“The Prom,” a musical comedy about four underemployed New York actors who try to get some publicity by promoting acceptance for an ostracized high school lesbian in Indiana, will close its Broadway production on Aug. 11.
At the time of its closing, “The Prom” will have played 23 preview and 310 regular performances at the Longacre Theater. The stage producers are planning a national tour beginning in 2021, and the television producer Ryan Murphy has said he wants to adapt the show as a “movie event” for Netflix.
The musical opened in November to strong reviews — in The New York Times, the critic Jesse Green called it “a joyful hoot.” He said, “With its kinetic dancing, broad mugging and belty anthems, it makes you believe in musical comedy again.”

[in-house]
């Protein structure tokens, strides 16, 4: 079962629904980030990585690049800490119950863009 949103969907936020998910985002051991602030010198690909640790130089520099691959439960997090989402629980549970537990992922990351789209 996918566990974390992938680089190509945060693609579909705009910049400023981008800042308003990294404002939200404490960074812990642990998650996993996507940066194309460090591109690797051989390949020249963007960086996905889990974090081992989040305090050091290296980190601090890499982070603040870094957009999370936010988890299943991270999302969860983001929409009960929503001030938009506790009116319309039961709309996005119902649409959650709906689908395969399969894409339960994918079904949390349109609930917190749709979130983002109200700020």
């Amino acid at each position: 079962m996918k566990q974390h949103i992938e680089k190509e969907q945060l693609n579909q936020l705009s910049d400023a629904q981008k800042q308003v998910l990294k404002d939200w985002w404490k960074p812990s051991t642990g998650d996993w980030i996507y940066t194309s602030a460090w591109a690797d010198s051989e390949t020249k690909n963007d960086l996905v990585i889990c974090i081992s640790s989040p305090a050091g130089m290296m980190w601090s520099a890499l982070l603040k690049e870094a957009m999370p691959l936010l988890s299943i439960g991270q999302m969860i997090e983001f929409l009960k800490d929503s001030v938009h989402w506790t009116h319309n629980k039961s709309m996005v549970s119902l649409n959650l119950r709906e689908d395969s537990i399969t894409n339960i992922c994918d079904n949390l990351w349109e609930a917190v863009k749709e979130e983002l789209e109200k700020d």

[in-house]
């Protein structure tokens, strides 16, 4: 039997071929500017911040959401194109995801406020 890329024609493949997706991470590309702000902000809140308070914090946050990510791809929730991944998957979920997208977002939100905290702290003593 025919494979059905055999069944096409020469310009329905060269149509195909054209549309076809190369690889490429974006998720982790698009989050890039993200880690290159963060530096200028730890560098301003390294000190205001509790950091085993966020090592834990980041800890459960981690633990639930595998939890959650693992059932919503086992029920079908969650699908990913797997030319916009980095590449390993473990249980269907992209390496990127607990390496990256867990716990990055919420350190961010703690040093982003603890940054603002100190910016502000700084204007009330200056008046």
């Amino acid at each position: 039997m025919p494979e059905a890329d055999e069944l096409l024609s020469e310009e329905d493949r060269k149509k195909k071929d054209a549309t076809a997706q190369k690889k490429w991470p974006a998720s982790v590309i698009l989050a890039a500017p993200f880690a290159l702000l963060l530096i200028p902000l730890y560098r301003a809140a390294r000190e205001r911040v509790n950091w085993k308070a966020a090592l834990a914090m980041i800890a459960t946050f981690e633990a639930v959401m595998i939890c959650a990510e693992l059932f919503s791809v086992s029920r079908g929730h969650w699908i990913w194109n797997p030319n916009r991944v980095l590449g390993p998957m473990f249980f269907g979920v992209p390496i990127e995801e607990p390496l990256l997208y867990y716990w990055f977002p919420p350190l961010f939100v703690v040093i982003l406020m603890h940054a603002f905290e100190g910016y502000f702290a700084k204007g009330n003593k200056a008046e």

The show was nominated for seven Tony Awards, including best new musical. But it came away empty-handed and has consistently struggled to break through in a competitive theatrical marketplace.
The show, which had an initial production at the Alliance Theater in Atlanta, features music by Matthew Sklar, lyrics by Chad Beguelin, and a book by Bob Martin and Mr. Beguelin, and is directed and choreographed by Casey Nicholaw. The lead producers are Bill Damaschke, Dori Berinstein and Jack Lane.
It was capitalized for up to $13.5 million, according to a filing with the Securities and Exchange Commission; that money has not been recouped. Its box office grosses have been middling — last week, it brought in $638,365, which is 61 percent of its potential, according to figures released by the Broadway League.
Michael Paulson is the theater reporter. He previously covered religion, and was part of the Boston Globe team whose coverage of clergy sexual abuse in the Catholic Church won the Pulitzer Prize for Public Service. @MichaelPaulson
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